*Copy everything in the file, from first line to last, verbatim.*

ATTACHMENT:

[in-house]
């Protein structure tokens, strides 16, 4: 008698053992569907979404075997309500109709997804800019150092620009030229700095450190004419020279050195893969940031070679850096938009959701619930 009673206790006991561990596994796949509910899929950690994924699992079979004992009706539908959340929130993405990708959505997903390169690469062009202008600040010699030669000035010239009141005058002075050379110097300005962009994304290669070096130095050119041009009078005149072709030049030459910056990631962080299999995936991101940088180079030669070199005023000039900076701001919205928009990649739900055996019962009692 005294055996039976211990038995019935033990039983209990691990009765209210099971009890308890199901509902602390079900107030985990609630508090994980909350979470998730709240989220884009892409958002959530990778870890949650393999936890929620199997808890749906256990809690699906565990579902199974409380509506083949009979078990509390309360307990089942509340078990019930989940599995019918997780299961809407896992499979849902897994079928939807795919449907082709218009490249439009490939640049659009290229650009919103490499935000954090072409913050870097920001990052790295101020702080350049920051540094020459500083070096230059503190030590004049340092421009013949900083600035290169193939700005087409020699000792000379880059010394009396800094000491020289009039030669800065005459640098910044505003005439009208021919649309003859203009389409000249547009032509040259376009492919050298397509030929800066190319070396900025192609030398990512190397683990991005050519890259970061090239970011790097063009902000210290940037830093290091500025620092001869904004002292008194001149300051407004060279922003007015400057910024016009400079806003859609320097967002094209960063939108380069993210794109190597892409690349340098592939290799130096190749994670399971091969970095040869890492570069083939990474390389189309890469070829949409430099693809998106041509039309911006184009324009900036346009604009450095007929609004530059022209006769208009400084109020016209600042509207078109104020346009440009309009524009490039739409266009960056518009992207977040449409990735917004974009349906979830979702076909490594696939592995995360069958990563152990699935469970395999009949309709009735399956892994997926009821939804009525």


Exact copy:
[in-house]
């Protein structure tokens, strides 16, 4: 008698053992569907979404075997309500109709997804800019150092620009030229700095450190004419020279050195893969940031070679850096938009959701619930 009673206790006991561990596994796949509910899929950690994924699992079979004992009706539908959340929130993405990708959505997903390169690469062009202008600040010699030669000035010239009141005058002075050379110097300005962009994304290669070096130095050119041009009078005149072709030049030459910056990631962080299999995936991101940088180079030669070199005023000039900076701001919205928009990649739900055996019962009692 005294055996039976211990038995019935033990039983209990691990009765209210099971009890308890199901509902602390079900107030985990609630508090994980909350979470998730709240989220884009892409958002959530990778870890949650393999936890929620199997808890749906256990809690699906565990579902199974409380509506083949009979078990509390309360307990089942509340078990019930989940599995019918997780299961809407896992499979849902897994079928939807795919449907082709218009490249439009490939640049659009290229650009919103490499935000954090072409913050870097920001990052790295101020702080350049920051540094020459500083070096230059503190030590004049340092421009013949900083600035290169193939700005087409020699000792000379880059010394009396800094000491020289009039030669800065005459640098910044505003005439009208021919649309003859203009389409000249547009032509040259376009492919050298397509030929800066190319070396900025192609030398990512190397683990991005050519890259970061090239970011790097063009902000210290940037830093290091500025620092001869904004002292008194001149300051407004060279922003007015400057910024016009400079806003859609320097967002094209960063939108380069993210794109190597892409690349340098592939290799130096190749994670399971091969970095040869890492570069083939990474390389189309890469070829949409430099693809998106041509039309911006184009324009900036346009604009450095007929609004530059022209006769208009400084109020016209600042509207078109104020346009440009309009524009490039739409266009960056518009992207977040449409990735917004974009349906979830979702076909490594696939592995995360069958990563152990699935469970395999009949309709009735399956892994997926009821939804009525």